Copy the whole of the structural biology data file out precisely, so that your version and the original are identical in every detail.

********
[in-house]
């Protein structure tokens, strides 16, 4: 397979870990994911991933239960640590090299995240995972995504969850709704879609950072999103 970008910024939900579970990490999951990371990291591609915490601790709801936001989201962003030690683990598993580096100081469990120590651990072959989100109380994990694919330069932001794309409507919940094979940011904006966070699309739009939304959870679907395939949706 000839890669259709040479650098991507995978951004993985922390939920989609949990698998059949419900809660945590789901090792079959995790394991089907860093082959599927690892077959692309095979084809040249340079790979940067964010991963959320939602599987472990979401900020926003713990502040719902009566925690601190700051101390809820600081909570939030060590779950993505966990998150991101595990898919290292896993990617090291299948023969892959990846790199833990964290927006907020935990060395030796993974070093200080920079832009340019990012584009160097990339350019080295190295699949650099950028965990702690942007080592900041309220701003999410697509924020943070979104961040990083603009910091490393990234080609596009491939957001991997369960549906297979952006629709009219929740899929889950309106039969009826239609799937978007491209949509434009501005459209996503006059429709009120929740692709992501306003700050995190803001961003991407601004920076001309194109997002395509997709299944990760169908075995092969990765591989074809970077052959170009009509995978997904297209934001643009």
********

[in-house]
């Protein structure tokens, strides 16, 4: 397979870990994911991933239960640590090299995240995972995504969850709704879609950072999103 970008910024939900579970990490999951990371990291591609915490601790709801936001989201962003030690683990598993580096100081469990120590651990072959989100109380994990694919330069932001794309409507919940094979940011904006966070699309739009939304959870679907395939949706 000839890669259709040479650098991507995978951004993985922390939920989609949990698998059949419900809660945590789901090792079959995790394991089907860093082959599927690892077959692309095979084809040249340079790979940067964010991963959320939602599987472990979401900020926003713990502040719902009566925690601190700051101390809820600081909570939030060590779950993505966990998150991101595990898919290292896993990617090291299948023969892959990846790199833990964290927006907020935990060395030796993974070093200080920079832009340019990012584009160097990339350019080295190295699949650099950028965990702690942007080592900041309220701003999410697509924020943070979104961040990083603009910091490393990234080609596009491939957001991997369960549906297979952006629709009219929740899929889950309106039969009826239609799937978007491209949509434009501005459209996503006059429709009120929740692709992501306003700050995190803001961003991407601004920076001309194109997002395509997709299944990760169908075995092969990765591989074809970077052959170009009509995978997904297209934001643009």